The Athens trip I flew Athens - Istanbul-?(some little airfield from WW2 that was on the Dardanelles that we had to fly over and run the sheep off before we landed) and Esmir then back to Athens. Second Day was Athens - Crete and back. Third was back to Dreux. I did not put any oil in my tanks but I did run into a problem with units. When I refueled in Istanbul I talked to the fueler (turkish - we at the international airport) I told him how many gallons of gas I wanted and started fueling. It seemed to take a long time to get half of it in the right wing. I finally stopped and reconfirmed the gallons I wanted. It still didn't seem right so we talked so more. It turned out that he was operating in Imperial gallons and I was operating in US gallons. I think there is about a quart difference per gallon. Now the only thing to do was crank up the apu and find out what the gauges read. I had got all the fuel I wanted into right wing. I now had to get half of it shifted to the left wing. Even through it was not a approved procedure if you pulled the right breakers you could crossfeed from tank to tank. I sat there most of the rest of the time transferring the fuel. I had just enough time to get into the terminal and buy one of the Turkish rings that fell apart when you took them off before we left. It was supposed to be a Turkish wedding ring which let you know if you mate took it off. Most of the girls in Athens could put it back together with one hand and doing it behind their backs. As to you guys using 100/130 fuel. That was all we could get in Esmir when I was there and we always burned it off between there and Athens. Most pilots were smart enough to switch tanks before the engines quit, but I had one that wasn't. When you were sitting there about half asleep and the engines started missing it woke you up fast. My radio operator had just had a single engine experience down the Rhone valley below minimum in route altitude. The engines would miss and he would have his parachute on and cinched up before the pilot could switch tanks.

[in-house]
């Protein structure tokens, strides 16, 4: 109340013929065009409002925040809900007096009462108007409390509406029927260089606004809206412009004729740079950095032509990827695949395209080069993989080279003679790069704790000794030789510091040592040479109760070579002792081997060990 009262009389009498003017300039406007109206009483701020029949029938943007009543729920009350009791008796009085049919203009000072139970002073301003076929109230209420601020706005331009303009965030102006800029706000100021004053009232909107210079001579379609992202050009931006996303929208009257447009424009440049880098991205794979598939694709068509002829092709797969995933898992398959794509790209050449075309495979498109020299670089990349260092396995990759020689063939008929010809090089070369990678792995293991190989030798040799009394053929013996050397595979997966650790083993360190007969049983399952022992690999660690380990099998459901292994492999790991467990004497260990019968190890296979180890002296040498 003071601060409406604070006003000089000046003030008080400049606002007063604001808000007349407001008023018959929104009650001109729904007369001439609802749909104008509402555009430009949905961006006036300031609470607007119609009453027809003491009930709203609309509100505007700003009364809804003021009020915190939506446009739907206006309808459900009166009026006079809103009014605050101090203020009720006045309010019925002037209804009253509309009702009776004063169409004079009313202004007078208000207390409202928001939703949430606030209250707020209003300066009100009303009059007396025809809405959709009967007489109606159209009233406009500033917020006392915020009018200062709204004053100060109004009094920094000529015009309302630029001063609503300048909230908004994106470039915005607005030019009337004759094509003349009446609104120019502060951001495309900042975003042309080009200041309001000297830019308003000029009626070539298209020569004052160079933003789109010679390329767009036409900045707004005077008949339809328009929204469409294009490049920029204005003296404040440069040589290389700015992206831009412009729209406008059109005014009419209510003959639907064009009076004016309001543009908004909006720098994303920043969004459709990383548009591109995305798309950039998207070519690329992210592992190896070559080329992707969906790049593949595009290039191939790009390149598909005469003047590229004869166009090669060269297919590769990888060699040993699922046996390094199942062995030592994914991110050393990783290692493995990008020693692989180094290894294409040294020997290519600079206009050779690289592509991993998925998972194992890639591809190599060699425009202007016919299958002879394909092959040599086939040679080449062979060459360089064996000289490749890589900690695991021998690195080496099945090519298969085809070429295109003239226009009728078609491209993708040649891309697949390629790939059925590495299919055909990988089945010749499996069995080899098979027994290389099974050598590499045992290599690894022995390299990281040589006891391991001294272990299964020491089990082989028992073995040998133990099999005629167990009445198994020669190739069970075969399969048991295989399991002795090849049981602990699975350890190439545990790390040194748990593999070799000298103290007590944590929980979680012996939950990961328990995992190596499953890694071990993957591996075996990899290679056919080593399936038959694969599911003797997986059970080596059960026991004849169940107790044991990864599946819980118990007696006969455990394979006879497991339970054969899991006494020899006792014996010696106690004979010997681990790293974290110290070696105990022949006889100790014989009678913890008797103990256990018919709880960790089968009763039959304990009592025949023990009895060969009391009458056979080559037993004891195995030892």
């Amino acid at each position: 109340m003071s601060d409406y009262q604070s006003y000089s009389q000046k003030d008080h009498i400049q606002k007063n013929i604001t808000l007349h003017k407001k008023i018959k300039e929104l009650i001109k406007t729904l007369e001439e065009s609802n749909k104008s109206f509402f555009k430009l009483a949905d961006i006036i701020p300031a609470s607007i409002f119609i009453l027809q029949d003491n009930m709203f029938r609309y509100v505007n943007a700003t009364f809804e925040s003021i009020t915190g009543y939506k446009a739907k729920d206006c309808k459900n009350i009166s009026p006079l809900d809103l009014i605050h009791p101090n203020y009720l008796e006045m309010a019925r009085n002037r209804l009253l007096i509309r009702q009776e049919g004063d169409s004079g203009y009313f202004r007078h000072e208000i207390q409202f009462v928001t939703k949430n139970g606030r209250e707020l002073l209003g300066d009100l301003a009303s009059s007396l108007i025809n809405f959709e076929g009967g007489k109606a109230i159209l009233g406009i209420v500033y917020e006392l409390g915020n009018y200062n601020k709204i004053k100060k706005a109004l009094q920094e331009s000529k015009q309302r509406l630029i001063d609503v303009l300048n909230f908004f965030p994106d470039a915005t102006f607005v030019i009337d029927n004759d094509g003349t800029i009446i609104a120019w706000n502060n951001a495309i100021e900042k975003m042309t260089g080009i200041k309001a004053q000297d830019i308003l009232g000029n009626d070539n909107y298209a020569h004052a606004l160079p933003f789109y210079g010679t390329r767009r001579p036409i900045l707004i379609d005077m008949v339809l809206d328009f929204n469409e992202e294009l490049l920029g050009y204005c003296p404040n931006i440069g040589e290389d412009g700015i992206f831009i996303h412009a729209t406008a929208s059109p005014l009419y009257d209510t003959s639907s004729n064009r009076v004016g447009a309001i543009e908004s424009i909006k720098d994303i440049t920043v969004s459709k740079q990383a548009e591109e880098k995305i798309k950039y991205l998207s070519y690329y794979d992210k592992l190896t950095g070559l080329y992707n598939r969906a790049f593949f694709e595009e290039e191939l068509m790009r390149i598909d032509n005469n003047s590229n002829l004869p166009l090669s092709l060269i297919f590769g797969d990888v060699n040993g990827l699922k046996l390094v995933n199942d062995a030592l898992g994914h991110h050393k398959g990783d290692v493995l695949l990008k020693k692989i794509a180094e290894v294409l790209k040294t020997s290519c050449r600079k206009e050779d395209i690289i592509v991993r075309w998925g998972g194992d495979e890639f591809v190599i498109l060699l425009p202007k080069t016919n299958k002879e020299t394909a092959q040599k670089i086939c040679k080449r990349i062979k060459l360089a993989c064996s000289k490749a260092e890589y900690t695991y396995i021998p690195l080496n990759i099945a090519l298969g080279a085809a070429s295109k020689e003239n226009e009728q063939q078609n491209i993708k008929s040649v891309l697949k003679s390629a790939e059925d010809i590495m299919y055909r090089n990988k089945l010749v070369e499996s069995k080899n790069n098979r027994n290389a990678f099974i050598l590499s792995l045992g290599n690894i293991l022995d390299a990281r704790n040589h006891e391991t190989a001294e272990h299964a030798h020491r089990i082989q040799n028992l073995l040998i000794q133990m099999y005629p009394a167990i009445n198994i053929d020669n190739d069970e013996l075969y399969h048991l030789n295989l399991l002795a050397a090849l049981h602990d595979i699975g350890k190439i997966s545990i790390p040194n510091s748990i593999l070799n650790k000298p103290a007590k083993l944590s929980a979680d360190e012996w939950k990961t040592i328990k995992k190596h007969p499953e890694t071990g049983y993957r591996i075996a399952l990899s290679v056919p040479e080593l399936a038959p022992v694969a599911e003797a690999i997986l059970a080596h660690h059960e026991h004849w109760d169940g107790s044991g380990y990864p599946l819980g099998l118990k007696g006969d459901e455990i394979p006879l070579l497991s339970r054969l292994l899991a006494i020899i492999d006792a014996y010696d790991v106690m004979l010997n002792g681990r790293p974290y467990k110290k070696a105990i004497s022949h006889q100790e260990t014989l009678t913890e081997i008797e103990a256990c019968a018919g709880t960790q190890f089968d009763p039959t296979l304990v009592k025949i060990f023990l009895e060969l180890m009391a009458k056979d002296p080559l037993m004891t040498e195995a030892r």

We practiced low level corridor flying which sounds like your low level flying but we did it in formation. It was because of the alert duty you describe with the bombs. If war started we were supposed to low level corridor down to France. By the time I got there we were only carrying the nuclear part of the bombs in what they called bird cages. The trip where you had the guy with the tester for the radioactive gas was interesting because by the time I got there they had decided that the 119 was leaky enough they didn't need to worry about it. The C130 had an elaborate emergency ventilation procedure if the tester when off. We had one crew member for each birdcage if we got in trouble the birdcages went out the back and a crew member went with them. This was the only time they issued us firearms while I was over there. We got a 38 revolver with 5 bullets and a shoulder holster. Among ourselves we figured the gun and bullets were so we could shoot ourselves if we got in trouble. The five bullets were necessary because anyone dumb enough to jump with the core of a bomb probably needed that many to hit his head.